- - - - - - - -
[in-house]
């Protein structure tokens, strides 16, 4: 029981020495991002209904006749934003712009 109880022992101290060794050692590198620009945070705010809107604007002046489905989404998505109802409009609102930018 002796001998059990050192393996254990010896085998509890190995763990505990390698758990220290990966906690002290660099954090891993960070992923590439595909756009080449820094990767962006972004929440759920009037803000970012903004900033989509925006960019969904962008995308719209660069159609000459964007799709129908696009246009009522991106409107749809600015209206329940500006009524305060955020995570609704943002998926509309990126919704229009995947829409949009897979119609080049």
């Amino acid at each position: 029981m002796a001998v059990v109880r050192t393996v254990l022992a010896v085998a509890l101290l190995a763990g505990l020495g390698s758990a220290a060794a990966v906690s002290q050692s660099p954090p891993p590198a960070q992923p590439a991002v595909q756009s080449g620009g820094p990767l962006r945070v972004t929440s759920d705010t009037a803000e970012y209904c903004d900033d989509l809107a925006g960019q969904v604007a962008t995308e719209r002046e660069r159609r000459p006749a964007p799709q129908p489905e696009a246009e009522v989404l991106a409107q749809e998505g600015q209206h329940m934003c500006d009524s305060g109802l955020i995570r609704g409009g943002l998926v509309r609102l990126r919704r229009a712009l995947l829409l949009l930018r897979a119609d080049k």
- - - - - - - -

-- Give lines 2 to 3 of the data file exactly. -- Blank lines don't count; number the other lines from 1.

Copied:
């Protein structure tokens, strides 16, 4: 029981020495991002209904006749934003712009 109880022992101290060794050692590198620009945070705010809107604007002046489905989404998505109802409009609102930018 002796001998059990050192393996254990010896085998509890190995763990505990390698758990220290990966906690002290660099954090891993960070992923590439595909756009080449820094990767962006972004929440759920009037803000970012903004900033989509925006960019969904962008995308719209660069159609000459964007799709129908696009246009009522991106409107749809600015209206329940500006009524305060955020995570609704943002998926509309990126919704229009995947829409949009897979119609080049």
């Amino acid at each position: 029981m002796a001998v059990v109880r050192t393996v254990l022992a010896v085998a509890l101290l190995a763990g505990l020495g390698s758990a220290a060794a990966v906690s002290q050692s660099p954090p891993p590198a960070q992923p590439a991002v595909q756009s080449g620009g820094p990767l962006r945070v972004t929440s759920d705010t009037a803000e970012y209904c903004d900033d989509l809107a925006g960019q969904v604007a962008t995308e719209r002046e660069r159609r000459p006749a964007p799709q129908p489905e696009a246009e009522v989404l991106a409107q749809e998505g600015q209206h329940m934003c500006d009524s305060g109802l955020i995570r609704g409009g943002l998926v509309r609102l990126r919704r229009a712009l995947l829409l949009l930018r897979a119609d080049k």